Celebrating 30 Years of Educating and Caring for Young Children in White Marsh, Maryland.

Plan Your Child’s Summer Activities

summer activitiesIt may only be January, but before we know it, the warm weather will be here. Most parents need to find summer activities for their children to participate once school is out, and waiting too long could mean that all of the best options are already filled up. Learn about what The Young School offers and how you can enroll your child.

Our Summer Fun Program is comprised of a variety of themes and activities designed for children of varying ages, with zoned activities designed specifically for 2-5 year olds. Each child has the opportunity to choose where he or she plays, allowing them to have a summer that they create themselves.

Each week the Summer Fun Program has its own theme – These themes drive the types of activities in the zones available to children each day. Past themes have included: Artist’s Studio, Center Stage, Mad Scientist, Sun and Splash and Future Architect. 

Contact us today and let your child join The Young School summer family.

Give Us a Call:

King’s Contrivance, Columbia 410.381.6098

Kendall Ridge, Columbia 410.740.7476

Waugh Chapel, Gambrills 410.451.7170

White Marsh 410.248.1120

Westminster 410.848.5248

Make New Year’s resolutions with your kids

Ecstatic little girl catching falling confetti

While New Year’s resolutions are generally made by adults, parents can also help children make their own. Be sure to set goals as a family and make sure they are attainable and include everyone. Try to narrow down your options and focus on a couple for the year. Here are a few ideas:

    • I will clean up after myself and put my toys where they belong.


    • I will brush my teeth twice a day (I will let mom and dad help me).


    • I will wash my hands before eating and after using the bathroom.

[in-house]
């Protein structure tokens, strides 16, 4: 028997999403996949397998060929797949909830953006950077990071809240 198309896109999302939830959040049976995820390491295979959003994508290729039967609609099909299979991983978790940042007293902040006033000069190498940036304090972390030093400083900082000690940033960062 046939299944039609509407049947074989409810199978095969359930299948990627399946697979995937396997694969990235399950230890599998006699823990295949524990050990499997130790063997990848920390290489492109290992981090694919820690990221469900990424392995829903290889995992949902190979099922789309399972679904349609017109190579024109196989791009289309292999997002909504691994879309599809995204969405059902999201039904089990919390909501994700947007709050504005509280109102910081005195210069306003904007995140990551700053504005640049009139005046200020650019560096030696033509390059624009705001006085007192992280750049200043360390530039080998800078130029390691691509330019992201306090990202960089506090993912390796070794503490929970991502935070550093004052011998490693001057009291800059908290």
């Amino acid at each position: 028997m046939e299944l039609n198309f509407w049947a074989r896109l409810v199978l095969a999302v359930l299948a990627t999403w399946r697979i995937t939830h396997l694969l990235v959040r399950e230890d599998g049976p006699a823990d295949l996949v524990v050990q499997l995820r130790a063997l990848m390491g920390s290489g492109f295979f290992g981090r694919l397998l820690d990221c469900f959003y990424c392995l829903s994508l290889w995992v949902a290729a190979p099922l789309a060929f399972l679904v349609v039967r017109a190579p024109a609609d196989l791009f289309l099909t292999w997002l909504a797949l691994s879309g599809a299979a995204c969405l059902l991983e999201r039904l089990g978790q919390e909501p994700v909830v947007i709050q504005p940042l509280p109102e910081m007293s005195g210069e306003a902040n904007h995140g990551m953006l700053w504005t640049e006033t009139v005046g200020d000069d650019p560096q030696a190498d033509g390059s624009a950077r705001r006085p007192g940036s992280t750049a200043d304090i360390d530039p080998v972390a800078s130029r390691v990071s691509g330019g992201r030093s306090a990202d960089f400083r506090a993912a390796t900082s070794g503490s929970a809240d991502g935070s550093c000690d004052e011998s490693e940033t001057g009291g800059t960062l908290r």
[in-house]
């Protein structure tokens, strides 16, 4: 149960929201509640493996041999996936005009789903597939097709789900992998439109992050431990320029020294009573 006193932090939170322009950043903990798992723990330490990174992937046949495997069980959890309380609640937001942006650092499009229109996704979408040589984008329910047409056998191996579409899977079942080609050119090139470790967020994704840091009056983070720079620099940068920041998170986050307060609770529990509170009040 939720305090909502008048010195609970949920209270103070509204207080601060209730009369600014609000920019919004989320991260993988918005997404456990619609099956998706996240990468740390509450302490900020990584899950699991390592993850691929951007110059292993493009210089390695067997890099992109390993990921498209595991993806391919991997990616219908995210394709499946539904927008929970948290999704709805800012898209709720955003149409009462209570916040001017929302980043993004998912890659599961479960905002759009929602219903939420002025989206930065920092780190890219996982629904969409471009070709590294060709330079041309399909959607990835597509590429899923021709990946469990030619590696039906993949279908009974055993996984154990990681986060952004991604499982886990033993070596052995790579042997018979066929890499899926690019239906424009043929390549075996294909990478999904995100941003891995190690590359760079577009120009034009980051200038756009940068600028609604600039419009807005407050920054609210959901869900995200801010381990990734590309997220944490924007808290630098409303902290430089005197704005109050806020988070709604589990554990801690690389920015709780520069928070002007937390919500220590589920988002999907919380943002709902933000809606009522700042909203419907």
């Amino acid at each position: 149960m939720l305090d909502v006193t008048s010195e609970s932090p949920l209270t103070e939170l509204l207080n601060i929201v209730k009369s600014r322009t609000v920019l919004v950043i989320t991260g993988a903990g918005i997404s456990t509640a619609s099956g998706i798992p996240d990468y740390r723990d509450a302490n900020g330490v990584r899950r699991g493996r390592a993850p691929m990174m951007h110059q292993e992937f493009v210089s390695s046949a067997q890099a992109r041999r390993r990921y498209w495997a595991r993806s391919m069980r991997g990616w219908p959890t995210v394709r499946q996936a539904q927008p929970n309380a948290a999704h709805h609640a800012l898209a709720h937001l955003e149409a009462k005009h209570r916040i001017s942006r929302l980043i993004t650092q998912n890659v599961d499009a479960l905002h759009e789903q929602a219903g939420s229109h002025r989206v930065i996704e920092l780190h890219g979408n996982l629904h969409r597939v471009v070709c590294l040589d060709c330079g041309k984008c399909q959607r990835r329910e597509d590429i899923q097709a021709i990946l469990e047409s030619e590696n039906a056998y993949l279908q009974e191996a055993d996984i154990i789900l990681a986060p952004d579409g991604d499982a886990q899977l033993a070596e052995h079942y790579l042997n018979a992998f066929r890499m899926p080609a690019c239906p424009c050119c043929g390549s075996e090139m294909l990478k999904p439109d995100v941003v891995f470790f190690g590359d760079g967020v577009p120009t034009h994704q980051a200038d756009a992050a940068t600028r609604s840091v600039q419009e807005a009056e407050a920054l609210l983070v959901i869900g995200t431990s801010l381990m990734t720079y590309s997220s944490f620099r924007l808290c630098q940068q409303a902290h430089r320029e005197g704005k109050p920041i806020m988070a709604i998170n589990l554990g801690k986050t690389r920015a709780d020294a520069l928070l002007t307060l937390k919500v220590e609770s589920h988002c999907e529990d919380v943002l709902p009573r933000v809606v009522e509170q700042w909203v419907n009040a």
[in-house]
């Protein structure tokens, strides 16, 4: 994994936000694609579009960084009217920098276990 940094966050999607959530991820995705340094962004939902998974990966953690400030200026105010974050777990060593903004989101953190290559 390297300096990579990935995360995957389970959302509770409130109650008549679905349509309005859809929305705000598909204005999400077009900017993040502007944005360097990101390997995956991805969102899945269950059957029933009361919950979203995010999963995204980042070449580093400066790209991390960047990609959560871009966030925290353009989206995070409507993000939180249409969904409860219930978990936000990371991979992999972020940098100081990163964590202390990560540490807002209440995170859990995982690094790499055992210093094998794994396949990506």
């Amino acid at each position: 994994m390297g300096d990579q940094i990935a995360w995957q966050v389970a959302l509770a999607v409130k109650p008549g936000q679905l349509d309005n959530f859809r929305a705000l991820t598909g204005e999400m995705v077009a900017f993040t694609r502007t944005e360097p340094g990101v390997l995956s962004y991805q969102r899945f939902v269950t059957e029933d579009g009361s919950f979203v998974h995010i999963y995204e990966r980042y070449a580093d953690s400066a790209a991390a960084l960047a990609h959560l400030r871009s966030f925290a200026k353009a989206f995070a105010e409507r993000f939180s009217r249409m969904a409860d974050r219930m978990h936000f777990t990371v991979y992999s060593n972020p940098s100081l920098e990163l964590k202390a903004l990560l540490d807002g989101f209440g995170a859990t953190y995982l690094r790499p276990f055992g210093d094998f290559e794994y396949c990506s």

• I will get along with my siblings and family members.


    • I will share my toys with friends and my siblings.


    • I will be a good listener in school and at home.


    • I will not tattle on my friends or my siblings and I will be nice to other kids.


    • We will have a family game night every week.


    • I will help mom and dad more around the house by setting the table for dinner.


  • I will eat more healthy foods.


Click Here for more resolutions broken down by age.

5 Activities To Do This Winter

Little girls ice skating outside on a pond

Winter break is right around the corner, so it’s important to have activities planned to keep your kids happy and busy during this time. We’ve come up with our favorite child-centered activities that promote learning through play and inspire kids to use their imagination, while having fun.

1. Go ice skating. Even though it takes some practice, it’s something your family can enjoy together. Start with little steps, then allow your child to try it on their own.

2. Build a snowman and make snow angels. Allow your children to get creative and use materials around the house to bring their snowman to life.

3. Read a book or do a puzzle. There’s nothing better than curling up with a good book on a cold winter day. Let your child choose a book and read aloud together. Building puzzles is a great winter activity that helps teach children shape recognition, problem solving and motor skills.